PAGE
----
Education and Early Learning/Care 2018-06-24T14:08:15+00:00

Education and Early Learning/Care

Children are our most valuable natural resource, and the investments we make in them, particularly in their earliest years, will benefit us all in the long term. Every family and individual should have access to an affordable, evidence-based, and high-quality prenatal and cradle-to-career system of care and education. Investing in a life-long educational continuum is the most effective way to ensure that New Mexicans have the best opportunities to succeed in school and throughout life.

Featured Content

The Well-Being of Black Children in New Mexico

Although our state’s Black children are generally faring better than Black children nationally, they still face significant obstacles to success. This report, created in partnership with the NM Office of African American Affairs, looks at how New Mexico’s Black children are doing on 20 indicators of child well-being. (A special KIDS COUNT report)
 

New Mexico Kids at the Crossroads

With the highest rate of child poverty in the nation, New Mexico is not providing the opportunities our children need to succeed. But the good news is that we can improve opportunities for New Mexico’s kids through public policy. This children’s agenda for candidates provides 30 policy recommendations that will help improve child well-being. (Policy brief)
 

Moving the Needle on Child Well-Being

New Mexico has a long and proud history of cutting-edge innovation in many fields, so making progress on child well-being is within our reach if we fully commit to it. This report lays out the ways in which we can move the needle on child well-being by enacting smart public policies. (A special KIDS COUNT report)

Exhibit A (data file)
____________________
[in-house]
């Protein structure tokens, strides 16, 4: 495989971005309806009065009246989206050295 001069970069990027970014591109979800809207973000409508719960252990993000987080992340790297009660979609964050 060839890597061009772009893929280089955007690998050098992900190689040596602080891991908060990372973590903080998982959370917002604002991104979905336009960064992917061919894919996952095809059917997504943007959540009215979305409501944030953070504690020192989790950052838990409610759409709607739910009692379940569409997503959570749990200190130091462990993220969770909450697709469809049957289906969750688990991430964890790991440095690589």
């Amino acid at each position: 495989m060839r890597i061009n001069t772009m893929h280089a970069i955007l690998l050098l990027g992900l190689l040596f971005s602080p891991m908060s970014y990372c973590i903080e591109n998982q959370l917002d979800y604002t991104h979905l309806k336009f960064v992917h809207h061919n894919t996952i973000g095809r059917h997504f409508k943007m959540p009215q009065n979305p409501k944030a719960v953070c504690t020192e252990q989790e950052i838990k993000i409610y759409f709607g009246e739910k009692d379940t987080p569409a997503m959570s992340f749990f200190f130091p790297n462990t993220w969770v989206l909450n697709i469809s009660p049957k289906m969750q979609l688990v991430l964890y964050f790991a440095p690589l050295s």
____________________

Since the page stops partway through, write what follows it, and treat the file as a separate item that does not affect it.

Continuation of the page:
Recent Publications

Helping NM Families Get Ahead by Fixing the Child Care Cliff Effect

November 28th, 2018|

This updated fact sheet for The Cliff Effect: One Step Forward, Two Steps Back sums up the report's basic message about how the sudden loss of benefits like child care assistance--called the cliff effect--can act as a disincentive for hard-working families trying to lift themselves out of poverty. Also includes policy recommendations for mitigating the cliff effect. (State-level data on the child care assistance program)

The Cliff Effect: One Step Forward, Two Steps Back

November 28th, 2018|

Updated Report How can a $1 raise in pay throw families into poverty? When they are at the ceiling for child care assistance eligibility, a tiny raise can mean they go from paying 18 percent of their income on child care to 38 percent. Work supports like child care assistance should help families achieve economic stability. But the sudden loss of benefits--called the cliff effect--can have the opposite effect. (State-level data on the child care assistance program)

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Recent Blog Posts

To make all kids count, we must count all kids

October 19th, 2018|

This is a perilous moment for New Mexico’s children. There’s no getting around it. Yet the future is not predetermined for kids in New Mexico. This state’s leaders can be inspired by this moment to do better by its children. They can choose to collaborate inclusively and act boldly and swiftly. That’s what it will take — both to position the state well for the 2020 census and to give children a better chance to thrive.

Ruling in K-12 funding lawsuit is movement in right direction